After being picked, the cherries are put through a hand-pulper that same evening. Some more modest farmers press the cherries under a large stone to separate the fruit from the seeds, but Ben has tried to discourage this practice. The de-pulped beans are then fermented for 2-3 days in poly bags or plastic containers. With no running water, the freshly fermented beans are washed in plastic buckets with perforated bottoms in local streams and rivers before being dried on ‘sails’. Most smallholder coffee is then offered for sale to local collectors, but Paiks and the other growers in the neighbourhood now sell to Ben, due to the additional advice and services he offers.
During the low season from September to April, Paiks tends his coffee garden, managing the shade cover, replanting, pruning and stumping the coffee plants.
When Ben establishes his mill in late 2016, he will be able to centralise the pulping process, bringing the benefits of mechanisation and capability for handing greater volumes and also ensuring more even and efficient fermentation and washing for the coffees produced in the surrounding coffee gardens. This, in turn, will drive up quality, values and livelihoods for these smallholder farmers and their families.
From here, the coffee will be sold on to exporters who carry out any final cleaning and sorting before the coffee is offered to buyers either in discreet traceable lots or more commonly bulked into full container load (FCL) volumes of regional coffee.
The long circular road through the mountains is composed of the heavy red clay soil that characterises the region. The first rains of the wet season begin to cut into the road and in many places make it almost impassable. The rains can make access in and out of the farming communities difficult even for 4x4 vehicles and many villages are cut off weeks at a time. In fact, in 2016, Mercanta’s PNG shipments were delayed for exactly this region.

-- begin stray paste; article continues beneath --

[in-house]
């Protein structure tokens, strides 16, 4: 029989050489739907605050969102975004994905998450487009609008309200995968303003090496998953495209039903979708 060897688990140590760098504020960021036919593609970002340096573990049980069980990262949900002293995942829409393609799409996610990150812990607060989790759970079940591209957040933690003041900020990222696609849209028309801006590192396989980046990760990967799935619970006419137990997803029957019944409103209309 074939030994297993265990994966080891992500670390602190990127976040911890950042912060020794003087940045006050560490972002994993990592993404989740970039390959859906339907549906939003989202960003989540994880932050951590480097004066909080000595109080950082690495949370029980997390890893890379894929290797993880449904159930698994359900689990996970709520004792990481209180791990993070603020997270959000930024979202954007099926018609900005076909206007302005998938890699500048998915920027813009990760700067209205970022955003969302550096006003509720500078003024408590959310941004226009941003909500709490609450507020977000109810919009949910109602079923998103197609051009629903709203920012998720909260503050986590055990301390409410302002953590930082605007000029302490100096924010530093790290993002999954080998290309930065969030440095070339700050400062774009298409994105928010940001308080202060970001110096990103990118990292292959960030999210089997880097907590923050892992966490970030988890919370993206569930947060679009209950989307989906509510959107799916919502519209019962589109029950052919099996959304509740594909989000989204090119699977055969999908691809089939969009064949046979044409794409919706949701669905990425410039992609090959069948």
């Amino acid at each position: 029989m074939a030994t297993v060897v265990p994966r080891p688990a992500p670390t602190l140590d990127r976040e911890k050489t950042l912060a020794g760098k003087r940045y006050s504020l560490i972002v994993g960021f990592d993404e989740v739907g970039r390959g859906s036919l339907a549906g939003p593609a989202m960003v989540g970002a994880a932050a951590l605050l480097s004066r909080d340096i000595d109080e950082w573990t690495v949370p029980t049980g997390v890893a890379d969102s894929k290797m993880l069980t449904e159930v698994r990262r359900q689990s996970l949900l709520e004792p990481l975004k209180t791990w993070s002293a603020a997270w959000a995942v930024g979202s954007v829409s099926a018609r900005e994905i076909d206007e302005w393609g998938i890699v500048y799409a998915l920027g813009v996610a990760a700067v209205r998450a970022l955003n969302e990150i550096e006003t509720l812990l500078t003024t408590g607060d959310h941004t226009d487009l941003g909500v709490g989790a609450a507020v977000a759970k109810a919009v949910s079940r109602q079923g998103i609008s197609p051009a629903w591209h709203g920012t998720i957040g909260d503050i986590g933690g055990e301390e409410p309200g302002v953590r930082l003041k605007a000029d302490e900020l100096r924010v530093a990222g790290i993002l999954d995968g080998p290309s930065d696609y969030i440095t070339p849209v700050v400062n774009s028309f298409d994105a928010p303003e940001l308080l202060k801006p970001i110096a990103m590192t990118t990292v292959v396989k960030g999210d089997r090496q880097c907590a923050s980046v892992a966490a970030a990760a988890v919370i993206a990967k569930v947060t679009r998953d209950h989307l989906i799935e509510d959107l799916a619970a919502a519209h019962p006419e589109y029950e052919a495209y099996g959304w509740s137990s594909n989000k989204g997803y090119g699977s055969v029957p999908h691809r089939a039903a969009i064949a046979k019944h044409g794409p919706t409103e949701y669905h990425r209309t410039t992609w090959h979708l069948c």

Coffee is vital to the economy of PNG and provides employment and income for a large percentage of the population. Improving the quality and the value of country’s primary cash crop is vital if livelihoods are to improve. A first step in this process is the auditing of smallholder groups by certification bodies such as Fairtrade, Rainforest Alliance and Utz. This provides a means of benchmarking quality and establishing best working practices. This, in turn, can elevate quality from commodity grade to speciality grade – which can be transformative. It’s also critical is establish the traceability that specialty buyers seek and that allows them to return in successive years for the same coffee from the same community.
Sustainable Management Services (SMS), which is affiliated with Mercanta’s exporting partner for this coffee, has taken up the challenge of providing extension services to coffee producers throughout PNGs major growing regions and does great work in supporting the efforts of forward thinking entrepreneurs such as Ben. These services are necessarily adapted to the realities of life in the country. For example, there’s no centralised farmer training centre (as SMS runs in some countries), as distances, lack of transportation, fines and the cost of accommodation once there make travel to such a location unworkable. Instead the extension workers spend days or weeks at a time in the coffee-producer communities and hold ‘coffee nights’ where growers gather to share experiences and learn best practices or SMS extension workers. This private sector initiative is steadily improving yields and driving up quality and value for thousands of small producers. It also means a cleaner and more consistent cup for the increasing number of commercial and specialty buyers who are now looking at this origin as a new store of value and with much untapped potential.